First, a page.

In the imagination of many carp anglers, carp follow phantom scent trails created by various flavours and attractants until they reach our rigs.
But from what distance are they able to perceive the chemical stimuli that we put into the boilie?
Assuming that the boilie is well made, that it does not have a superficial crust of gelled starch which blocks the entry and exit of the various substances, a lot depends on the nature of the products we use.
Everything we put in liquid form is technically dedicated to creating attraction by exiting from the bait and this process is all the more driven the more 'liquid' the substance.
So dense, sticky liquid foods move more slowly than flavours, and oils resist more than sweetners.
This is a question of solubility, which is why in a technical bait there must be several ingredients with different characteristics in order to achieve a certain stability that allows attraction for 10-15 hours continuously (ideal technical time for 20 mm baits).
Another important factor is the amount of stimuli inserted into the boilie itself, as a higher internal concentration leads to a greater outflow of substances.
Dosing a dense liquid food up to 50 ml. per kg. of mix can make some difference in terms of taste, but represents a mild attractive action compared to inserting 100-200 ml.
From this point of view it is logical to assume that a big influence is also given by how much boilies I throw in the water, because the single bait rigged + another 4-5 on stringer, obviously create an area less attractive than the single bait surrounded by a few kilograms of crumbled boilies!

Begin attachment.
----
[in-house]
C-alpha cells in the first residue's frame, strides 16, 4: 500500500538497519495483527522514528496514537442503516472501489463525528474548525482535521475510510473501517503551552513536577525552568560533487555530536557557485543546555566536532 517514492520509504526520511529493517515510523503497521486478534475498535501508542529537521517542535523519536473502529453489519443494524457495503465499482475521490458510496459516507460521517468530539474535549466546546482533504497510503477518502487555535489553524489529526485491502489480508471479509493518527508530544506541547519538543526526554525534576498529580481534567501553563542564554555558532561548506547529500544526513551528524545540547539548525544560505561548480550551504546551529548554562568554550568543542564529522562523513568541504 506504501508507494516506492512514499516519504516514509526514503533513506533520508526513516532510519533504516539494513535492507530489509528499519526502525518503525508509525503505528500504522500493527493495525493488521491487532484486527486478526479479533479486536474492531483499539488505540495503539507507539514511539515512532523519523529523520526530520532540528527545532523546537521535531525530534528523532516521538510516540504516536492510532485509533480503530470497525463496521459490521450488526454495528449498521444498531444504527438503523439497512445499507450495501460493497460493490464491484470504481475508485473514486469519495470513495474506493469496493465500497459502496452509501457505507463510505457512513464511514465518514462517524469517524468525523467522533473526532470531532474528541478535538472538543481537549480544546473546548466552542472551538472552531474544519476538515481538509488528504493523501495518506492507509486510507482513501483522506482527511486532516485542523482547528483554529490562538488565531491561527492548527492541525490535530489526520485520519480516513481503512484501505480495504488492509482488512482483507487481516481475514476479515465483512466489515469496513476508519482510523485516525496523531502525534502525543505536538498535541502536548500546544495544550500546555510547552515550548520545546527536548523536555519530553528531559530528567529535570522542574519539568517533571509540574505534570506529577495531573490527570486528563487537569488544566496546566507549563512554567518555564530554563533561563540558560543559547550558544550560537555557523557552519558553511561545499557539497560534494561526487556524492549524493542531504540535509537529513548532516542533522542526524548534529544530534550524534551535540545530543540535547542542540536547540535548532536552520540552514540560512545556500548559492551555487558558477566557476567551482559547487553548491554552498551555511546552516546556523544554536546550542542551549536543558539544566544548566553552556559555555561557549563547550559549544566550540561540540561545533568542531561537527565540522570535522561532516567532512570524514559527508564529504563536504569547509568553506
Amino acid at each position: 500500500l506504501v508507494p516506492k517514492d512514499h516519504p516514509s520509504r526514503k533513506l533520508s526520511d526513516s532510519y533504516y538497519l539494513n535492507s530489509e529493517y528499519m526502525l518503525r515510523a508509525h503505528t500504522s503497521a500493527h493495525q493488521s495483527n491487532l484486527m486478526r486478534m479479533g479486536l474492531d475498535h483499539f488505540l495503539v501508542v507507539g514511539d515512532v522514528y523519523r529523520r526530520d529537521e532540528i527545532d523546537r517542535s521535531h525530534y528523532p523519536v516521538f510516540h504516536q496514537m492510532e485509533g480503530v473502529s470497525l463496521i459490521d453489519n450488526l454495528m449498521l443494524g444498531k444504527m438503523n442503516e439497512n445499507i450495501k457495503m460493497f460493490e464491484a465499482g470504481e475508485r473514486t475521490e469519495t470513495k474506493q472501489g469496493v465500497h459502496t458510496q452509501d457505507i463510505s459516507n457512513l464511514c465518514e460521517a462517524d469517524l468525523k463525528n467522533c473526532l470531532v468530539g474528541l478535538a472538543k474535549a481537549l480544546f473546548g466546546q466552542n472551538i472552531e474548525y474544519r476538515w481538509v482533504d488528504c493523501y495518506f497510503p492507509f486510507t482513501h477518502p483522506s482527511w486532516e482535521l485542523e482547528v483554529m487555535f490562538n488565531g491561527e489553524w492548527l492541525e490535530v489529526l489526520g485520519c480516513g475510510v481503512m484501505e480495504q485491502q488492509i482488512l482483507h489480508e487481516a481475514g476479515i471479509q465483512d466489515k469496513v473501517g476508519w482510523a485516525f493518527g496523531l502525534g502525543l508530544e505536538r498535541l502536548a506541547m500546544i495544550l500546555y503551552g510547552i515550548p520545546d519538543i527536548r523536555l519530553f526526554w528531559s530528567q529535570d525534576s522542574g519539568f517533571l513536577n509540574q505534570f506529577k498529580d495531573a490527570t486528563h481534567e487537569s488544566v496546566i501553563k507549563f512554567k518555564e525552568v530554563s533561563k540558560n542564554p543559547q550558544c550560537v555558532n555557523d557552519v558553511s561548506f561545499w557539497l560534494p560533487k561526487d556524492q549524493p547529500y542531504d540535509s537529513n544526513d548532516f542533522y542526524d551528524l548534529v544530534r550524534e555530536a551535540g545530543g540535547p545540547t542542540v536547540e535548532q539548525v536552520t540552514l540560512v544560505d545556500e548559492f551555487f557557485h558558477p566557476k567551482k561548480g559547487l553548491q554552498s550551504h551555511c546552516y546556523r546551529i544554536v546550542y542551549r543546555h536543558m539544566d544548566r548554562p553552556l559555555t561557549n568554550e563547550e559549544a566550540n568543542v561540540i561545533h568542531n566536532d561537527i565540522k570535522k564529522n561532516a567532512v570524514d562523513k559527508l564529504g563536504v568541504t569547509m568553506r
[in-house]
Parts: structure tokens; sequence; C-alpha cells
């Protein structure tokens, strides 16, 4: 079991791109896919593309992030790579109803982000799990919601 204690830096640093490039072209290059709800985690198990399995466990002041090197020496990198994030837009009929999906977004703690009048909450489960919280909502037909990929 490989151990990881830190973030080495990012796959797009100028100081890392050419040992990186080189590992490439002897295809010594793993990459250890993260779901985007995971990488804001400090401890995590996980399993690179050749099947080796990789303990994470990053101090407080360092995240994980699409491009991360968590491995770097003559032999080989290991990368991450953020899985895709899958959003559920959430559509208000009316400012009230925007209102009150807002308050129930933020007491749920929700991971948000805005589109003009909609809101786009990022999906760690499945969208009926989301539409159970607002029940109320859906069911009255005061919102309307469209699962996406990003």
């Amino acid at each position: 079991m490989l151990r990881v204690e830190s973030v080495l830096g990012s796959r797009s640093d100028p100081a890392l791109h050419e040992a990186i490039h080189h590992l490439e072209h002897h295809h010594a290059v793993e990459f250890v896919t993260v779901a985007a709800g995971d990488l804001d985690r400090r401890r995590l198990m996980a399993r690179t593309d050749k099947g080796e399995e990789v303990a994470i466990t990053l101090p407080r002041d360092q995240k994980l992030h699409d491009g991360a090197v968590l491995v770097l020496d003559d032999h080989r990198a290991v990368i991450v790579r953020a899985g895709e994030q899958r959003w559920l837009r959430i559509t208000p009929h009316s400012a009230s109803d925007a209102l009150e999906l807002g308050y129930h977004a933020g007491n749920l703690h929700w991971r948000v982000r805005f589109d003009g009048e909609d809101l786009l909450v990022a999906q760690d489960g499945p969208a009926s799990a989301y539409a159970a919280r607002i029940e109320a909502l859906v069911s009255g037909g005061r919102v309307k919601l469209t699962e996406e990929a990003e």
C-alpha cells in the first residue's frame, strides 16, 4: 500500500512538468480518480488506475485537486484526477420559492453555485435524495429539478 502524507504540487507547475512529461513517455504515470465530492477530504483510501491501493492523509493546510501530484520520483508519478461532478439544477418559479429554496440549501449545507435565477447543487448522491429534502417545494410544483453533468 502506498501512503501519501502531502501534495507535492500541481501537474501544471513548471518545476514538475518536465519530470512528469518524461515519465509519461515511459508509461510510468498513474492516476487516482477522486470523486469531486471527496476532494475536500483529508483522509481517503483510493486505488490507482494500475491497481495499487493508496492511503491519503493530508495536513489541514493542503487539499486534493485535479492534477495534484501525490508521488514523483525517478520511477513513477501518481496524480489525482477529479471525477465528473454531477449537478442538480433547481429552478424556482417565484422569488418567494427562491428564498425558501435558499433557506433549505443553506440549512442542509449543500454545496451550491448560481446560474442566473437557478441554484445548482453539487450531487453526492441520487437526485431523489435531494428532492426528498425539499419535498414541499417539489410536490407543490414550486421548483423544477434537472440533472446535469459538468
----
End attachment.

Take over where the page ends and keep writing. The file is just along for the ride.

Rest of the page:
Clearly there are many factors that add up to determine the strength and duration of the signals that reach the fish.
For the sake of simplicity in this pill, let's try to understand how far an adult carp smell a GOOD single hunting boilie (such as those proposed in book Boilies).
Let's say that empirically calculating the amount of substances that come out of the bait itself in the first 5 hours of immersion, we can say that after at least half an hour from the launch, the size we measure ourselves against is at most the cubic metre, then a linear distance from the bait, in the various directions of about 50 cm. upwards and a little more near the bottom since most organic substances tend to have a neutral weight or higher than that of the water.
Taking the concept to the extreme, it is important to understand that if we are fishing with only one bait on the hook and nothing around, we must place it a few dozen centimetres from where we think the fish will pass.
In my book Boilies you can find all chemical and non-chemical attractors explained in detail.